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Corvallis Clinic Health Information Blog

Informed Consent - My favorite thing!

Jun 27, 10:30 AM

Clinical Research Center

By Julie Carrico, MBA, CCRC

I’ve been  thinking about that amusing anecdote on social media about a typical day in a dog’s life, where for every event the dog proclaims,  “My favorite thing!” For example: 

  • 8:00 a.m. - Dog food! My favorite thing!
  • 9:30 a.m. - A car ride! My favorite thing! And so on, until the day’s final entry:
  • 11 p.m. - Sleeping on the bed! My favorite thing!

This blog is about Informed Consent, which is – you guessed it – my favorite thing! 

One of the first things potential clinical study participants encounter is a document called the Informed Consent.  The following is the official definition of Informed Consent, according to the guideline from the International Conference on Harmonisation, a worldwide advising body for drug research:

A process by which a subject voluntarily confirms his or her willingness to participate in a particular trial, after having been informed of all aspects of the trial that are relevant to the subject's decision to participate. Informed consent is documented by means of a written, signed, and dated informed consent form.

The importance of careful patient review of the Informed Consent document cannot be overstated.  These documents are written in patient-friendly terms so the language is simple and relatively free of medical jargon.  The documents spell out exactly what will happen in the clinical study so there should never be any surprises.  Our site does not allow patients to sign the initial Informed Consent without having a sit-down meeting to discuss it.  If patients are so inclined, we encourage them to share the Informed Consent document with family or trusted friends prior to our sit-down discussion.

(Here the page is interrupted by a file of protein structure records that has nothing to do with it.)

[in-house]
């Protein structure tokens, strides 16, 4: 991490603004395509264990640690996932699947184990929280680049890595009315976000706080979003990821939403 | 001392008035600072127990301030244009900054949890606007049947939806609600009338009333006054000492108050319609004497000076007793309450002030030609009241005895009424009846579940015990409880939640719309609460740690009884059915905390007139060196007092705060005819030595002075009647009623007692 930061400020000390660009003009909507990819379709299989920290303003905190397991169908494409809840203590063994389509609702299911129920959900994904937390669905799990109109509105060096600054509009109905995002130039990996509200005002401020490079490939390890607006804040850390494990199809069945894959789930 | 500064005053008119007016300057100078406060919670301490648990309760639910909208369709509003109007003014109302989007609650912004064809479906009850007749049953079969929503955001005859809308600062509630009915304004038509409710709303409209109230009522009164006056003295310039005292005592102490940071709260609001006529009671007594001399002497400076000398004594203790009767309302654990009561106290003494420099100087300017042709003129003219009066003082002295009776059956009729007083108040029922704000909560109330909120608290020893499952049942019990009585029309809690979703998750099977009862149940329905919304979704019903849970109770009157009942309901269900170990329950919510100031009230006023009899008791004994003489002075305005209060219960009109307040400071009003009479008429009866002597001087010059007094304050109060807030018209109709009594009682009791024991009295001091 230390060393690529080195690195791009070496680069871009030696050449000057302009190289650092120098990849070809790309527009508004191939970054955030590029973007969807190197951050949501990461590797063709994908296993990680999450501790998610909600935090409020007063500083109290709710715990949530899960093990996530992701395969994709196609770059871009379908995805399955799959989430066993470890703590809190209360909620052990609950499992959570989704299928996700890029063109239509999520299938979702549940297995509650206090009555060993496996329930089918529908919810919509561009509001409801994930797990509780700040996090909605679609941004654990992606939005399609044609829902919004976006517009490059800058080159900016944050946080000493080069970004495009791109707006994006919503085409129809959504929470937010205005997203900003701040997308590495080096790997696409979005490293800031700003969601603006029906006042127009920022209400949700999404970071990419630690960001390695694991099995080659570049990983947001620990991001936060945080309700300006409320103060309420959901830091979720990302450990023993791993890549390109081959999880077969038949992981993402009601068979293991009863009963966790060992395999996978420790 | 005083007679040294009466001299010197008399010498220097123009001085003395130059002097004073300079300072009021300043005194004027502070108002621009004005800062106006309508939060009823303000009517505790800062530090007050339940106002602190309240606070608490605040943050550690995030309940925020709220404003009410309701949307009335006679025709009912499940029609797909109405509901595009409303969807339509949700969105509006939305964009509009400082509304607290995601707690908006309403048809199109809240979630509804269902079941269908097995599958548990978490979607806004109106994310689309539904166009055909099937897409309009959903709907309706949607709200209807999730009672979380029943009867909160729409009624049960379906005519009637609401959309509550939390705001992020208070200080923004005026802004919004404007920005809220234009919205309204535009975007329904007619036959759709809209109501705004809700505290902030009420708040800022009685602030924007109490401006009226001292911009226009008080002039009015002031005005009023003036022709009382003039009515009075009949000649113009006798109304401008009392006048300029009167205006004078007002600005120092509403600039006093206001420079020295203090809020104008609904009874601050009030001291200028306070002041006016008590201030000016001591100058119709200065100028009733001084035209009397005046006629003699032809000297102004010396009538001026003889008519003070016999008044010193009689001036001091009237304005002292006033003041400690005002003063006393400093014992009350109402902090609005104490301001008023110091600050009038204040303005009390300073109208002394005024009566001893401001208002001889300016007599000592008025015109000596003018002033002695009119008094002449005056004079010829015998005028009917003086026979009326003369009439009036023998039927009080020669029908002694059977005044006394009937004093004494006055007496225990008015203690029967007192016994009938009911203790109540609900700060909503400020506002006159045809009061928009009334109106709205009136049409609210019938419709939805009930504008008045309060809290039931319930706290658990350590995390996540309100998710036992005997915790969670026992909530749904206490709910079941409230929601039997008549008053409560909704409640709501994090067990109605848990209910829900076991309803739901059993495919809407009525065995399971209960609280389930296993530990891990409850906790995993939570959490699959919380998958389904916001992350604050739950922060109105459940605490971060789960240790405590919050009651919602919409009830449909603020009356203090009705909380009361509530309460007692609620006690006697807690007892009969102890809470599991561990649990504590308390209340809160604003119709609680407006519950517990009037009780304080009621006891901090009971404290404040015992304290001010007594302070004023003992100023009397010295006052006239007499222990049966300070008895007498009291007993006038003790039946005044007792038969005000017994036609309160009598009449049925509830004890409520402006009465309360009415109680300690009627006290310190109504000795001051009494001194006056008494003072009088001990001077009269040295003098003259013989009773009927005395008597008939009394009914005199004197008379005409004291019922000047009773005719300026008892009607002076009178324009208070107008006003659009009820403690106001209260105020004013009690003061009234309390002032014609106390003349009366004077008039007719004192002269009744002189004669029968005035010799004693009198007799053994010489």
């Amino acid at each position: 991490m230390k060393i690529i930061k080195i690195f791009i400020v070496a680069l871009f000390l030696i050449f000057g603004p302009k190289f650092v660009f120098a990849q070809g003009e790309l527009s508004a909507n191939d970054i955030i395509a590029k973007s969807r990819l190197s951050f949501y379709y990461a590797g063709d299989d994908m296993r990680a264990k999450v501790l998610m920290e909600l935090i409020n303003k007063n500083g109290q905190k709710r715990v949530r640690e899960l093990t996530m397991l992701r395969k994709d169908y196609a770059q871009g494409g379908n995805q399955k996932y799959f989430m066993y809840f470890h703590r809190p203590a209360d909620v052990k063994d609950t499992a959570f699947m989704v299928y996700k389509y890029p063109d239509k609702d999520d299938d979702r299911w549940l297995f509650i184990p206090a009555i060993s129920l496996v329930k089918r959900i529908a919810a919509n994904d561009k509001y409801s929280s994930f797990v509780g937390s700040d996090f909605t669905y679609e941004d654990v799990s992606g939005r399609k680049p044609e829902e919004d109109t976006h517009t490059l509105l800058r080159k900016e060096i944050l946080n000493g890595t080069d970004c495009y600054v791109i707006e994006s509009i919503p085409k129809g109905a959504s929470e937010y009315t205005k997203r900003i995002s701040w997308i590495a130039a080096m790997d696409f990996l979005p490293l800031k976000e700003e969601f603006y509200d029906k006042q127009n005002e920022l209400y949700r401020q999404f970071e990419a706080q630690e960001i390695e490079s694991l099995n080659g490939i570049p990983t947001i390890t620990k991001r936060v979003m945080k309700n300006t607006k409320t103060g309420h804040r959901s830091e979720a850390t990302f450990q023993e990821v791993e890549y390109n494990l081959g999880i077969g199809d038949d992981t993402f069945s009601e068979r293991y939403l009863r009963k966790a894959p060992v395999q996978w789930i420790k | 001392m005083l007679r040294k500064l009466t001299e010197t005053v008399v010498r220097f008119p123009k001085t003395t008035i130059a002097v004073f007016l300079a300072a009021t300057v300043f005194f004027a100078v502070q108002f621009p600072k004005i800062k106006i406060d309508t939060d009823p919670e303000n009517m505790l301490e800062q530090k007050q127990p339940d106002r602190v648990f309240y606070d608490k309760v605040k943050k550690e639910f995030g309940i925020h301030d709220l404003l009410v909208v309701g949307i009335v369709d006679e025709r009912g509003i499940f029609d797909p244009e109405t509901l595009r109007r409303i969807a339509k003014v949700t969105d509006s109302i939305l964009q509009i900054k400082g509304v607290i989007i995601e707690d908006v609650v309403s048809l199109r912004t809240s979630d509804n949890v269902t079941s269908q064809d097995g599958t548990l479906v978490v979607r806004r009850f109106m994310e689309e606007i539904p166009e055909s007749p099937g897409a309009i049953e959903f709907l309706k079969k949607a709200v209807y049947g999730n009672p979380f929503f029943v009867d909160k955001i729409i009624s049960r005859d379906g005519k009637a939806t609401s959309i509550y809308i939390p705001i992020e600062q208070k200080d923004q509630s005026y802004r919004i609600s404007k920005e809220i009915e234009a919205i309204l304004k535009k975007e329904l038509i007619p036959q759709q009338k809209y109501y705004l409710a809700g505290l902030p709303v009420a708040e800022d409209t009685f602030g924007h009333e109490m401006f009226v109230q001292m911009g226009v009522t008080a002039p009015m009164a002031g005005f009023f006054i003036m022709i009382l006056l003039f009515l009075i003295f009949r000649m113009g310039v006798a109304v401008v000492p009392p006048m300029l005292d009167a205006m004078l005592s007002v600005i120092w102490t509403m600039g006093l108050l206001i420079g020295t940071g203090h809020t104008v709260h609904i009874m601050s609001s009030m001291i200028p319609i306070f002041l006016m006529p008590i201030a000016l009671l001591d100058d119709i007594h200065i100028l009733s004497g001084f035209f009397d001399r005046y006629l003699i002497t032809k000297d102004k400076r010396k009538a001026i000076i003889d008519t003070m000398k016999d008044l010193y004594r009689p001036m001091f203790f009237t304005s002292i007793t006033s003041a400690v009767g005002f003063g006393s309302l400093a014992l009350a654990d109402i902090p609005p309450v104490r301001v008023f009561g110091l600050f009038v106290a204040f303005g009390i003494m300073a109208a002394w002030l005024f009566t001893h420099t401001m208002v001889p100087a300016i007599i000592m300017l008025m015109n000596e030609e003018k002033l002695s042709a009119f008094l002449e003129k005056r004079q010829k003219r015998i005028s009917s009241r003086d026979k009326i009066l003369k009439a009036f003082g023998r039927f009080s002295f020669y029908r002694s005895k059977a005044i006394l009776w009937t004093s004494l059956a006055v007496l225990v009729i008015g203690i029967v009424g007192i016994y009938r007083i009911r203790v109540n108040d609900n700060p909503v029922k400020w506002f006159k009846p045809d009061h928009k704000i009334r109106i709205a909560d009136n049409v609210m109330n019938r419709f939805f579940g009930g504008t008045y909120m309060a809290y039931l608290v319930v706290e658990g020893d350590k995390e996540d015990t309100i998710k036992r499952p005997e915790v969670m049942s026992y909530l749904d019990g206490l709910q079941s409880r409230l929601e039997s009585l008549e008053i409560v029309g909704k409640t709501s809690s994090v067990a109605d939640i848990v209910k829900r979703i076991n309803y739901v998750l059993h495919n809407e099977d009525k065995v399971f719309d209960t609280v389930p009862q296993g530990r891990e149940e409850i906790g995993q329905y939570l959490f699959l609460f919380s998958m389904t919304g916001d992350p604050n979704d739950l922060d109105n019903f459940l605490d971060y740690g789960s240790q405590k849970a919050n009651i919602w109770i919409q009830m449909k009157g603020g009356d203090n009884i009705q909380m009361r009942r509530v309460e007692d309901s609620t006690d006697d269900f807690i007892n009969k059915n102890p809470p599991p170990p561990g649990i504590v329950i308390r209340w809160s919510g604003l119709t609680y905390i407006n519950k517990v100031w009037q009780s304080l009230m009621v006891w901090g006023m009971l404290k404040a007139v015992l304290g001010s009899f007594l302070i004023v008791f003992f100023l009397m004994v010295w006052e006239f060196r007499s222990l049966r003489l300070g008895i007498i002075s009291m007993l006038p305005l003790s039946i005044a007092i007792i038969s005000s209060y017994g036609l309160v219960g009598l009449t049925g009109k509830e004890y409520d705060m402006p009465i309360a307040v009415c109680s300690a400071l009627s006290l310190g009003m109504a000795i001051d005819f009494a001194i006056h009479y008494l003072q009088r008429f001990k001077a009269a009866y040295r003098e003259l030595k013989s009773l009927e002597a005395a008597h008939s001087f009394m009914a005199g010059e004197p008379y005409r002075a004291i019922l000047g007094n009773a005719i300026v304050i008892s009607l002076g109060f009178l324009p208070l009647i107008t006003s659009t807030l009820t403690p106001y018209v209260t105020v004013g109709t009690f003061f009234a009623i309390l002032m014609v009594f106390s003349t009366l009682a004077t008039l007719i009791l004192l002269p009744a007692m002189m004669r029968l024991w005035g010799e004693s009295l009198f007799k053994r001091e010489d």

And now for my favorite thing!  I love it when patients bring their copy of the Informed Consent to our sit-down meeting and it is a bit battered, has notes scribbled in the margins and maybe a post-it note or two sticking out.  Why is this my favorite thing?  Because it tells me the patient has thoroughly read the Informed Consent, and I know we will have a meaningful discussion about the study, its risks and benefits, and patient responsibilities.  In other words, the patient will make an informed decision about whether or not to participate.  My favorite thing!

The Clinical Research Center is currently seeking volunteer patients in studies for Alzheimer’s disease, Type 2 diabetes, and those with very high triglyceride levels.  Who knows? Being involved in a research study might turn out to be your favorite thing!

If you are interested in learning more about clinical trials, contact the Clinical Research Center at 541-766-2163, or send an email to or fill out our Research Study Information Requestform. And, don’t forget to follow us on Facebook at

 - Julie Carrico is Associate Coordinator of The Corvallis Clinical Research Center 


Don't wait to check out memory concerns

Jun 10, 08:35 AM

Clinical Research Center

By Julie Carrico, MBA, CCRC

I recently had a conversation with a friend “Jane” who told me she is worried about her mother’s memory issues.  Jane shared these concerns with me because she knows of my work at the Clinical Research Center with Alzheimer’s disease projects and she isn’t sure where to turn.  In fact, Jane said she wasn’t sure she would even want to know if her mother had Alzheimer’s disease.  In this blog we’ll discuss why symptoms of cognitive impairment, such as memory loss, mustn’t be ignored, and why it should be evaluated by medical professionals.

First of all, there are lots of reasons for cognitive impairment, so no one should assume Alzheimer’s disease is the cause. For example, over or under treatment of underlying medical conditions can cause cognitive impairment and that’s why it’s important to start with an evaluation by the patient’s primary care physician.